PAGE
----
There are a couple problems so far. One being is that you aren’t really uploading your consciousness to a computer as much as you are simply cloning your mind. That consciousness—the uploaded mind—will live forever. The flesh and blood you will still eventually die as flesh and blood does. Also, it’s still unclear how our subjective consciousness arises our of our complex neural machinery. I could program a robot to respond to the wavelength of light we call red, but would it “see” red in any way comparable to the way we see red? It’s that perception that is really the magic of living. Would an uploaded mind possess this subjective magic or would it merely be a very complex robot? I don’t think anyone can authoritatively say.

Now let’s consider another view of the mind, this one advocated by philosopher David Chalmers among others. This view advocates that the mind extends beyond the realm of the brain into the rest of the physical world. To grasp this notion, take stock of your experience right now. You are seeing things, probably hearing things, maybe tasting and smelling things if you’re reading this over lunch. Your experience, your mindstate, would be very different without this particular outside stimuli. So, in a sense, this stimuli is part of your mind.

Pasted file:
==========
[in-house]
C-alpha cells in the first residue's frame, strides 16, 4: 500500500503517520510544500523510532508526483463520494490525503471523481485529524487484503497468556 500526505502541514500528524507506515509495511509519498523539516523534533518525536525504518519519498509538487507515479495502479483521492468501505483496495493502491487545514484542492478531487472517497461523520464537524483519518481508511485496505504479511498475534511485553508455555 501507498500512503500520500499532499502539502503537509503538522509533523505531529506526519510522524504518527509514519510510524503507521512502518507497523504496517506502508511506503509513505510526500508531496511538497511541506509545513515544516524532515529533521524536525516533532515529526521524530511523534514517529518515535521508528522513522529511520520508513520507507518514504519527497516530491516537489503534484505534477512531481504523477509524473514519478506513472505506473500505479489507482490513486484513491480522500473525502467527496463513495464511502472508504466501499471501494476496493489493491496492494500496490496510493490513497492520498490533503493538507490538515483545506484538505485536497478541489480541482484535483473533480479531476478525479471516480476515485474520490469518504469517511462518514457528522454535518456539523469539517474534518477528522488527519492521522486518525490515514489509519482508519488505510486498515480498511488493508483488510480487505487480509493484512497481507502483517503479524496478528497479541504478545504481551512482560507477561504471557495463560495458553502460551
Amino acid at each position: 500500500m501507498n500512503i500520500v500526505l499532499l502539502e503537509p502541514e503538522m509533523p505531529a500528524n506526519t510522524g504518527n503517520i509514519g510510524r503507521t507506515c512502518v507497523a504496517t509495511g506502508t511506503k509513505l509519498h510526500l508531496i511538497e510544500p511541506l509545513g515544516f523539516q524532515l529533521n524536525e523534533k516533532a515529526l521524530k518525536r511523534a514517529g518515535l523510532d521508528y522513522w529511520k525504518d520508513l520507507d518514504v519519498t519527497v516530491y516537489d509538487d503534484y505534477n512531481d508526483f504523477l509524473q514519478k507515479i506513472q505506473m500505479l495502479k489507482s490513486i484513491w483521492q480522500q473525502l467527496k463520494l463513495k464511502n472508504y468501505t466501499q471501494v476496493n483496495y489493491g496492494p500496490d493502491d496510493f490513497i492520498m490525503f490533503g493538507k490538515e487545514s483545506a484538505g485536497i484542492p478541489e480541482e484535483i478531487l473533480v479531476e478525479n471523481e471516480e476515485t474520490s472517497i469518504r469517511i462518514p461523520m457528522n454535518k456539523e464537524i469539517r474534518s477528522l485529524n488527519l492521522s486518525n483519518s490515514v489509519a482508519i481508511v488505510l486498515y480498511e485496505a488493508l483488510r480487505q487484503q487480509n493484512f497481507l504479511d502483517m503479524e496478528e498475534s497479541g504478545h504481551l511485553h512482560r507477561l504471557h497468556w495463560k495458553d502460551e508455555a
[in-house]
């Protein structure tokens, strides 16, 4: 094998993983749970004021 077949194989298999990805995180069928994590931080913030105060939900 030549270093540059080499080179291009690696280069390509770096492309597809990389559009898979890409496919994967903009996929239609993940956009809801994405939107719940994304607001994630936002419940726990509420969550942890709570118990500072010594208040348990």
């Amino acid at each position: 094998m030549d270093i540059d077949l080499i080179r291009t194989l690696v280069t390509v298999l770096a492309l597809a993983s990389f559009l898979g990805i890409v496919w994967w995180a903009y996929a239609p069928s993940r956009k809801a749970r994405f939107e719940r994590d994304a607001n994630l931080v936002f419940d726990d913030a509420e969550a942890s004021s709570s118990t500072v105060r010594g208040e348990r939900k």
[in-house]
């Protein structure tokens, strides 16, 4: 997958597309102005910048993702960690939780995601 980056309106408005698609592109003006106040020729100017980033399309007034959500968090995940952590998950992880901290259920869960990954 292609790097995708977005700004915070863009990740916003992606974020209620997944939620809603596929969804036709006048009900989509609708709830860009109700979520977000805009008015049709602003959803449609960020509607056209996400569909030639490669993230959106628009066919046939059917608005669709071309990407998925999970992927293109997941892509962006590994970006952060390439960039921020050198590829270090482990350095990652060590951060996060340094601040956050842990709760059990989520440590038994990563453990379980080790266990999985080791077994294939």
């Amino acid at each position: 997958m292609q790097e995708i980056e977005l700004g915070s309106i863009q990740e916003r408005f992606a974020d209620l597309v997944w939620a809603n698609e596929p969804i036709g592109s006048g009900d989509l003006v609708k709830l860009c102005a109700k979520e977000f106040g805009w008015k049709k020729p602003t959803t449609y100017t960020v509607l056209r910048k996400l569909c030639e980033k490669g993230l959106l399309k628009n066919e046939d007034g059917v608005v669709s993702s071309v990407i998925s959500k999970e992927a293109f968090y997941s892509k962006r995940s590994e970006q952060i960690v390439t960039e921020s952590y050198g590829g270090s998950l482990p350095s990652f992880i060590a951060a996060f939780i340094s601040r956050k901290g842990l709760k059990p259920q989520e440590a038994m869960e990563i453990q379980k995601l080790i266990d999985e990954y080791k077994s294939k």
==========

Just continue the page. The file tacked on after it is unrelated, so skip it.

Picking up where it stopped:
Here’s another way to think about it. The more popular “your-brain-is-all-you-are” theory I first mentioned says that your brain arises based on various electrical signals zipping through the circuitry of your brain. But what happens when I look at an apple. Photons bounce off the apple into my brain which results in the firing of neurons that somehow result in the subjective experience of seeing the apple. Is not this pathway of photons going from the apple to my eye similar to the pathway of a firing neuron. So is not every outside component (the apple, photons bouncing off it, etc.) part of my mind?

If Chalmers is on to something then we have a problem with mind uploading. If we upload only the brain part of your mind, not the external environment, we are only uploading part of the mind.